Perceptions of Death

  • In most societies, death is not viewed as the end of existence—though the biological body has died, the spiritual body is believed to live on.

  • Some cultures:

    • believe death is caused by magic and demons.

    • believe death is caused by natural forces.

    • focus on reincarnation.

    • view death as punishment, while for others it represents redemption.

    • fear death, while others embrace it.

©2008 McGraw-Hill Ryerson Ltd.


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Death and Socio-historical Cultural Contexts

Death in Different Cultures

  • North Americans are death avoiders & death deniers.

  • People in many countries face death on a daily basis.

  • In some countries, the presence of dying family members & large funeral attendance are part of everyday cultural reality.

  • These aspects of life help prepare the young for death & provide them with guidelines on how to die.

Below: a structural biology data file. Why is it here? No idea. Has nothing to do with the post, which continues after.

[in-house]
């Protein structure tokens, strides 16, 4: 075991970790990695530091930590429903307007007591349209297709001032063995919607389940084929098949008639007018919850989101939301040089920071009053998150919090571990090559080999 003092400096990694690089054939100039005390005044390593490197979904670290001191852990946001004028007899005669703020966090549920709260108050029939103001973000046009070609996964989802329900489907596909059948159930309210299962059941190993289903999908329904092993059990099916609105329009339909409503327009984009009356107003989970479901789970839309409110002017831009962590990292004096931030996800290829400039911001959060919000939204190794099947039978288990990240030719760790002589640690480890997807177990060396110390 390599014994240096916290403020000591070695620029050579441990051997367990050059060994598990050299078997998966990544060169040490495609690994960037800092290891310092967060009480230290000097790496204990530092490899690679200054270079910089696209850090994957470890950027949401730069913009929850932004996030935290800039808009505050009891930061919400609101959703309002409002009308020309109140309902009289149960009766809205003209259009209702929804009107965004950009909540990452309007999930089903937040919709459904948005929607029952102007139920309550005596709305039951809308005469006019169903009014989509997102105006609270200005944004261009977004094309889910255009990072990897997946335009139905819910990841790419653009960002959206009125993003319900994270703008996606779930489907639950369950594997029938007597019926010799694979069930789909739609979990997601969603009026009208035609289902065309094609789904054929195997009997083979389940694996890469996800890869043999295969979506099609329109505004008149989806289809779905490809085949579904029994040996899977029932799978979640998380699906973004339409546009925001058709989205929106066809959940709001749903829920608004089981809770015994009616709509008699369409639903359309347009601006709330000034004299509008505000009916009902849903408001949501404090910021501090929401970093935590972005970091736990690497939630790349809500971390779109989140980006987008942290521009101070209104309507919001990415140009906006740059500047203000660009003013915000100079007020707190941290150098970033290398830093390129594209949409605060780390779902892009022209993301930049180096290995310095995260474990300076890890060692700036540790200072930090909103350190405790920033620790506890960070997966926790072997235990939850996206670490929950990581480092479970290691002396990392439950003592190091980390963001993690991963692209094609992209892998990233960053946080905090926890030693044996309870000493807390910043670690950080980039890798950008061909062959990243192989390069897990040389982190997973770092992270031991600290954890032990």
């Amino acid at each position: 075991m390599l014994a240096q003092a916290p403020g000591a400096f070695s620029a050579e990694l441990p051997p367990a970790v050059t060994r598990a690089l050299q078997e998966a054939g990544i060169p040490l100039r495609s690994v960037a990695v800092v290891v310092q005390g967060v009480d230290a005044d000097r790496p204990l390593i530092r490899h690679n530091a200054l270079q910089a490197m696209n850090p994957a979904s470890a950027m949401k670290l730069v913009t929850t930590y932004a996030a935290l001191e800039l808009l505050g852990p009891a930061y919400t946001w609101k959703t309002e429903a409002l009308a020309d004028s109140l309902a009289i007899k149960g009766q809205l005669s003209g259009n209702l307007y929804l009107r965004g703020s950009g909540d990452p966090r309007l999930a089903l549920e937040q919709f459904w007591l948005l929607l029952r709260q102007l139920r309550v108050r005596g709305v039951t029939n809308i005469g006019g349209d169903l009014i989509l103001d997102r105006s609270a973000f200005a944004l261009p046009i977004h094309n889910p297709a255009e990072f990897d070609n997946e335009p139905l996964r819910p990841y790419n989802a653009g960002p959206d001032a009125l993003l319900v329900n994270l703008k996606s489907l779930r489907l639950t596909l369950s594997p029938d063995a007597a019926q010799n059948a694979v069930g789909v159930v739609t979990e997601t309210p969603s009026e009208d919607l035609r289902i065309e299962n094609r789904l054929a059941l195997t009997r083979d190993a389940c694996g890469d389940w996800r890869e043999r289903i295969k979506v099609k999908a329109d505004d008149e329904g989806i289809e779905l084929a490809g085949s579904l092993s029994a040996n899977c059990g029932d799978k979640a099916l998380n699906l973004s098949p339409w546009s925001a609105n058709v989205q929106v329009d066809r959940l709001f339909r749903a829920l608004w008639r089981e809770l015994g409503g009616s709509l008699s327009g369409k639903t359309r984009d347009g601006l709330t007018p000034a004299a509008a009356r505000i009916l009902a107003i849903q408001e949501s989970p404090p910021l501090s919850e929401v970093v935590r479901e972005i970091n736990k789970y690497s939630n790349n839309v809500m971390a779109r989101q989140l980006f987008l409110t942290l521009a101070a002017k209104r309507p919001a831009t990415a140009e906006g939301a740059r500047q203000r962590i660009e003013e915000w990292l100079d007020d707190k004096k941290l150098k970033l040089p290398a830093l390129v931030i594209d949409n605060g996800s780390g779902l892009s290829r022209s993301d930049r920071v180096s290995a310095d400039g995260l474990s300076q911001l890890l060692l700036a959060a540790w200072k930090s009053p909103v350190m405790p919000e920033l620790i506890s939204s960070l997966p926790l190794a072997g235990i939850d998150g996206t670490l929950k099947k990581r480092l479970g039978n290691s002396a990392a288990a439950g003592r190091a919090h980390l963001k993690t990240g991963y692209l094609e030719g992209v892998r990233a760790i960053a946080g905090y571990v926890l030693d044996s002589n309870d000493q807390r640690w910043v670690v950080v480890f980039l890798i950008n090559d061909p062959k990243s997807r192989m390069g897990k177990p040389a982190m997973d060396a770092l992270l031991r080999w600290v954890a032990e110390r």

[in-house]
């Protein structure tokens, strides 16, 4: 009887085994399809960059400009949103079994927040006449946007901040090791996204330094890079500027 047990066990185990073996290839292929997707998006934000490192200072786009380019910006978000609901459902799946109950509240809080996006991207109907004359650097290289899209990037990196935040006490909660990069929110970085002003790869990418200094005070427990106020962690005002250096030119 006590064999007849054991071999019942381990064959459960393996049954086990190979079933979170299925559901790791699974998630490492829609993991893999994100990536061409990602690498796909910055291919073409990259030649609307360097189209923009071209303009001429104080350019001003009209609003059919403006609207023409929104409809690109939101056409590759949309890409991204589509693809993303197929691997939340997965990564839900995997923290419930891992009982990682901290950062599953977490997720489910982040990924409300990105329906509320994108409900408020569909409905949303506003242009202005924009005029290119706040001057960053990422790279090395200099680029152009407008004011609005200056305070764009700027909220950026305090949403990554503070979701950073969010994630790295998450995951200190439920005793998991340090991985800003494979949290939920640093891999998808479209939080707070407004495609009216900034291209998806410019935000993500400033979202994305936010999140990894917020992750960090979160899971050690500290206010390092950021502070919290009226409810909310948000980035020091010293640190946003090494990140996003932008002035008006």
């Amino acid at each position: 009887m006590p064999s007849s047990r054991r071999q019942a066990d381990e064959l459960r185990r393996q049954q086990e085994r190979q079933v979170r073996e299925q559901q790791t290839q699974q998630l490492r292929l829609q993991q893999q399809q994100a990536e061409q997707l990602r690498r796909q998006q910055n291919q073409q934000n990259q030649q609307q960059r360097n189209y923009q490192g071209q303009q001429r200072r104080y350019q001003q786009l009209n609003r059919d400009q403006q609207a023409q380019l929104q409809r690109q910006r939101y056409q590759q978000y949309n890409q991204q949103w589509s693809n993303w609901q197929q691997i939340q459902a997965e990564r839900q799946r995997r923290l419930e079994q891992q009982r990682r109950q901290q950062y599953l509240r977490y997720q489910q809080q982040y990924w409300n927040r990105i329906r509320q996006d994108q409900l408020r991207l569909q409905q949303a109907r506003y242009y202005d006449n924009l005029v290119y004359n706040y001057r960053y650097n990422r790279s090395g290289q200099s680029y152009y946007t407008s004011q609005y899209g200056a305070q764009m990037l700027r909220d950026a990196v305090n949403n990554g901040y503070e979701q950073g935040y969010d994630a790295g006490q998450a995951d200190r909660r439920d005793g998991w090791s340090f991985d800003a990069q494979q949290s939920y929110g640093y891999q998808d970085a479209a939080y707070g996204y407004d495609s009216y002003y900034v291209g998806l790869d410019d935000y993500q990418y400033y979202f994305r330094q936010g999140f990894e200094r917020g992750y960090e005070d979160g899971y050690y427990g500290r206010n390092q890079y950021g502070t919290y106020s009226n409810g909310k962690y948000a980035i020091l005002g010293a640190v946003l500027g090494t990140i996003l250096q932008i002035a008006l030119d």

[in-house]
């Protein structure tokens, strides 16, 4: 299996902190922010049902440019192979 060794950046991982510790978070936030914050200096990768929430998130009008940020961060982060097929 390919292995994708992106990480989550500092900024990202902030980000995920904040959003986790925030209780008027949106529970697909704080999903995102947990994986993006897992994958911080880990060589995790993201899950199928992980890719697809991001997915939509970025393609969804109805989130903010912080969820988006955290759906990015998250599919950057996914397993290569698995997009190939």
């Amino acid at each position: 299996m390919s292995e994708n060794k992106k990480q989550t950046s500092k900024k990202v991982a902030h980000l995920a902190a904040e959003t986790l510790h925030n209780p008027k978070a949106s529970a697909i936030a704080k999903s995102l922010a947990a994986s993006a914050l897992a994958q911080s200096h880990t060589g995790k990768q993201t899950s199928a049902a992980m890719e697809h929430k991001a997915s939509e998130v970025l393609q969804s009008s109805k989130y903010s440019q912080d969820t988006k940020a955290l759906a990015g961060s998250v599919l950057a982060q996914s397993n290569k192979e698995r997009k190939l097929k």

©2008 McGraw-Hill Ryerson Ltd.


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Death and Socio-historical Cultural Contexts

Evidence of the Denial of Death

  • The funeral industry glosses over death & fashions lifelike qualities in the dead

  • Euphemistic language for death is used (passed away).

  • There is a persistent search for a fountain of youth

  • Rejection & isolation of the aged, who may remind us of death, is common.

  • Belief in the concept of a pleasant & rewarding afterlife, suggests that we are immortal

  • Medical practices emphasis prolonging biological life rather than an emphasizing diminishing human suffering

©2008 McGraw-Hill Ryerson Ltd.



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A Developmental Perspective on Death

Causes of Death and Expectations about Death